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The humor is in the gameplay itself - the core of the experience. IIRC you're riding in a helicopter shooting rockets at enemy vehicles all while the "hoes" are dangling out of a shipping container. Then there are missions where you're picking up hoes and taking them back to your safehouse for points - and killing their pimps in the process.

Sometimes a joke is just a joke, and a game really is just a game. I'm not sitting around wondering about the ramifications of collecting these fictitious hoes once they're at my safe house. I'm not wondering about whether the one I accidentally ran over now has a son I've orphaned, or how the fat one will earn her keep, or whether they've all been checked for STD's.

The reason for my pristine conscience stems from the fact that the things SR portrays and the manner in which it portrays them are always downright ridiculous. Even the devs who worked on the game continuously said in their interviews that their only focus was to make a game that put fun above all else.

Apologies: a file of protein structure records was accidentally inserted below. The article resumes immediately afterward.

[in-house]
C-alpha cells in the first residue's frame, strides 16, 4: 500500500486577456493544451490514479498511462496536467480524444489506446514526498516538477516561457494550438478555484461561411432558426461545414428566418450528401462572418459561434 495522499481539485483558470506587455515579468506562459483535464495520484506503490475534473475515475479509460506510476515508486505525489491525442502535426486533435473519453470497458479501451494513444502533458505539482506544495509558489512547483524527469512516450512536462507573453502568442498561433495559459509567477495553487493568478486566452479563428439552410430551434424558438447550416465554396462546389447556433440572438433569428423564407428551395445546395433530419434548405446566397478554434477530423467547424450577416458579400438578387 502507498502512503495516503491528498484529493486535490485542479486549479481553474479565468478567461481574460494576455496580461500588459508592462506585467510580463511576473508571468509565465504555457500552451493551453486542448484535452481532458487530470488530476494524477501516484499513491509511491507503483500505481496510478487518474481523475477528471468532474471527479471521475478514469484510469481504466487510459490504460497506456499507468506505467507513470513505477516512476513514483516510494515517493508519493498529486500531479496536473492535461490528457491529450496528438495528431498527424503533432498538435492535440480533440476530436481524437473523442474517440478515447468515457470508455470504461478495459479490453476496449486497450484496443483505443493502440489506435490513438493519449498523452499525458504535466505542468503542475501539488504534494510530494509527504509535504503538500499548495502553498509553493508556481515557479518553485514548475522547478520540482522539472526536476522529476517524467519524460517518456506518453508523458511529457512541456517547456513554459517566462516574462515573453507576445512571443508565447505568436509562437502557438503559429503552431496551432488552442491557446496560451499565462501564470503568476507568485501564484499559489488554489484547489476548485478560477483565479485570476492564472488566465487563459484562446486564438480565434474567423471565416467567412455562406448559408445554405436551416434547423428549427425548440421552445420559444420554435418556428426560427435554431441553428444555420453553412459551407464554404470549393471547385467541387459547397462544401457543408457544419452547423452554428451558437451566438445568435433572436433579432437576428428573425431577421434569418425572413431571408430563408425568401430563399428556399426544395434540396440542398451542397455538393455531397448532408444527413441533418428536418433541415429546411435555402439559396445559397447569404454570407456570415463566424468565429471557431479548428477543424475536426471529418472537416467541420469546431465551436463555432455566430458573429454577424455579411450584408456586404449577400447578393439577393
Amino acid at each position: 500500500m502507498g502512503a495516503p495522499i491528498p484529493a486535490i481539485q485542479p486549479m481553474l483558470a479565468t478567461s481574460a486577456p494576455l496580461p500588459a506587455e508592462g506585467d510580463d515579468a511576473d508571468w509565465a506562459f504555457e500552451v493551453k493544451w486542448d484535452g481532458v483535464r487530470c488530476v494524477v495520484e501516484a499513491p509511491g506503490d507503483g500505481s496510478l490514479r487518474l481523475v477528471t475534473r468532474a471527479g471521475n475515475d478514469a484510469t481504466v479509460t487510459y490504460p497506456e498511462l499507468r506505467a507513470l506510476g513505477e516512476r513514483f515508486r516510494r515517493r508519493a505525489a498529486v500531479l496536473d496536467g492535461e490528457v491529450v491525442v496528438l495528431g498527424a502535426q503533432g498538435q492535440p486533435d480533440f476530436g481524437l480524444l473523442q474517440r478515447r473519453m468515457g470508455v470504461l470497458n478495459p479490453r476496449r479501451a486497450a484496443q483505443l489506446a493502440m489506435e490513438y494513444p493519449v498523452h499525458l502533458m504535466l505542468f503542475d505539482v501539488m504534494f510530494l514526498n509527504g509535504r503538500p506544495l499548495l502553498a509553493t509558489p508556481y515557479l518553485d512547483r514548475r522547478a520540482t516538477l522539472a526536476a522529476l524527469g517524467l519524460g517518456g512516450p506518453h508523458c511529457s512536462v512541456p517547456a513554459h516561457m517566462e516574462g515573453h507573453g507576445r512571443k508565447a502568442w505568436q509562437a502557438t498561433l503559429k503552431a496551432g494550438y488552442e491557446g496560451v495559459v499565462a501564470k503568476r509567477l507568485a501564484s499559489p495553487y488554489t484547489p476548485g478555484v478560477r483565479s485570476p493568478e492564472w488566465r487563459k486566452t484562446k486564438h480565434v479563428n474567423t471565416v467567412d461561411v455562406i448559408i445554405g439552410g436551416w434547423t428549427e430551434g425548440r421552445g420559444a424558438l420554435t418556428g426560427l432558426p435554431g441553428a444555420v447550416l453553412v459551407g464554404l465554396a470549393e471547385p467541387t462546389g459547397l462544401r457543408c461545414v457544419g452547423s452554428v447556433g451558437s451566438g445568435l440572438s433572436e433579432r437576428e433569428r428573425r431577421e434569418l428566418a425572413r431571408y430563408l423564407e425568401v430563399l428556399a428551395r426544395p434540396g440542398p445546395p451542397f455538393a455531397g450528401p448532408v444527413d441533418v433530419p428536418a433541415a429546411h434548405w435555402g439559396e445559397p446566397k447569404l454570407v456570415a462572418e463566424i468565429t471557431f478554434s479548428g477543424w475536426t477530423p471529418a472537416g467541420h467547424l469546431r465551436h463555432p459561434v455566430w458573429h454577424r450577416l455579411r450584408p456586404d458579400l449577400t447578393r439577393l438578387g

Being that it's a sandbox where you play as a criminal (one that was much, much worse in part 2), I don't understand how people can get offended. If the humor or subject matter isn't for you, that's fine, but the game never made itself out to be anything it wasn't advertised to be.

...actually it was a lot smarter than it let on, but there was nothing in the game that shocked me to the point of revulsion because I expected it going in.

Nathan Ware
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Those assassin bitches are exactly the kind of thing that should have taken place at the end of "Ho Boat." I think that level in particular missed a chance to make their comedy more three dimensional.